Lahore: Pakistan’s Finance Minister Ishaq Dar has failed to implement a promised poultry tariff policy, instead allowing poultry tycoons to monopolise the market, according to a university economist.

“The government restrains the small seller from selling chicken at a high price, but permits those owning processing plants to sell poultry at whatever rate they feel fit,” Qais Aslam, Professor of Economics at the University of Central Punjab, told News Lens Pakistan.

“Should we believe that the farmer and the sellers who are restrained by the rate list are compromising on quality?”

During the post-budget speech for financial year 2016-17, Finance Minister Ishaq Dar, promised that the prices of live poultry and poultry meat would not increase beyond Rs 145 and 199 per kilogram respectively.

But even if the government brings poultry prices down by restraining ordinary suppliers, other suppliers still sell poultry through a chain of outlets at Rs 450/Kg.

Aslam said the government was robbing the poor to feed the rich.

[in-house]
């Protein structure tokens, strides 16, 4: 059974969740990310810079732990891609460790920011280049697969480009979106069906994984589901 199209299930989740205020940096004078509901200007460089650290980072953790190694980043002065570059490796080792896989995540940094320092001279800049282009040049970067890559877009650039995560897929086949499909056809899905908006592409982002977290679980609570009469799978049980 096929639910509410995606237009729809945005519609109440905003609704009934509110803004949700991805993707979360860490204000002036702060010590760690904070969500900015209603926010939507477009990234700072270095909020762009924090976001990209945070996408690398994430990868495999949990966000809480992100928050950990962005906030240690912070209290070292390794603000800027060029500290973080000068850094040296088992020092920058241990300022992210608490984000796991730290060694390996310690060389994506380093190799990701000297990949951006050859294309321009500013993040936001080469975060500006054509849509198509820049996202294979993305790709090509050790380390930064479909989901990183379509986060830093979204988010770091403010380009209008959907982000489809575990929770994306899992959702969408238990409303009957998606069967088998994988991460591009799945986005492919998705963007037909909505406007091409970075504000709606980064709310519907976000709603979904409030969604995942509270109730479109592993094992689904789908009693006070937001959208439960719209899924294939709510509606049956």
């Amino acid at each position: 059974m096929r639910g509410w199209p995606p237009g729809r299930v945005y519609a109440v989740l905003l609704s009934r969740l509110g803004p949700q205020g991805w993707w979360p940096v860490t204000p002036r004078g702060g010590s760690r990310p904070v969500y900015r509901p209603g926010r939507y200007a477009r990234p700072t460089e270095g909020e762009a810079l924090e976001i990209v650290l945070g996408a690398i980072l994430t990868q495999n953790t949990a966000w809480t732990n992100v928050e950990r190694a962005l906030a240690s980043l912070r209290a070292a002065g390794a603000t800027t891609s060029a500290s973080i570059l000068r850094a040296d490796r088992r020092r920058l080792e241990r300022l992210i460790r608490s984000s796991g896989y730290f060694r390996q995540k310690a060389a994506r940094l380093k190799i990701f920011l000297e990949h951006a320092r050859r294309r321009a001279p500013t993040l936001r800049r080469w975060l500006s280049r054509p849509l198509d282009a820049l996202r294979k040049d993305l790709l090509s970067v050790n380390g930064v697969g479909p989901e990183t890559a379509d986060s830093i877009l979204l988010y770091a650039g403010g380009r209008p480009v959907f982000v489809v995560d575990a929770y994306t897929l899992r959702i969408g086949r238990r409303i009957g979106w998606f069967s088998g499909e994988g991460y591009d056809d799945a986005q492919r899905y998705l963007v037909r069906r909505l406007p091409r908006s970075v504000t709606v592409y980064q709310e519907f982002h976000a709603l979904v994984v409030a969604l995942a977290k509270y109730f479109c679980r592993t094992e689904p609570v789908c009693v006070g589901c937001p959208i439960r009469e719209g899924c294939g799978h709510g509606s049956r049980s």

Chicken Tariff
Chain of brand outlets selling chicken for Rs 350/kg : Photo by News Lens

Processing plants that include the supply chain from farming animals to packaging the meat and storing them in the chiller are set up at an average cost of Rupees 4 billion.

The former chairman of the Pakistan Poultry Association, Abdul Basit, said the poultry pricing mechanism was flawed.

“Instead of capping the price, the government should have announced Rs 145 as an average price on which chicken could be sold throughout the year, with a margin to allow for adjustments in the supply and demand of chicken,” Basit told News Lens Pakistan.

“A consumer gets only 45 per cent meat from a live chicken, the remaining 55 per cent is a waste. In reality the customer pays Rs 240/kg even for live poultry.”

Basit said the government had coerced farmers into accepting the rates by threatening to tax poultry feed.

Poultry seller Muhammad Shafaqat said at Rs 145 per kilogram, the consumer was not getting exactly one kilogram of meat.

“The buyer ends up paying more than Rs 240 for one kilogram of chicken,” Shafaqat told News Lens Pakistan.

Aslam said the government was neglecting control of quality and hygiene.

“I am sure that at Rs 145-200/kg, consumers are getting sub-standard chicken.

“The right approach would be for the government to regulate the quality of the product by supervising the supply chain. By controlling price and not quality, the door is open for adulteration,” he told News Lens Pakistan.


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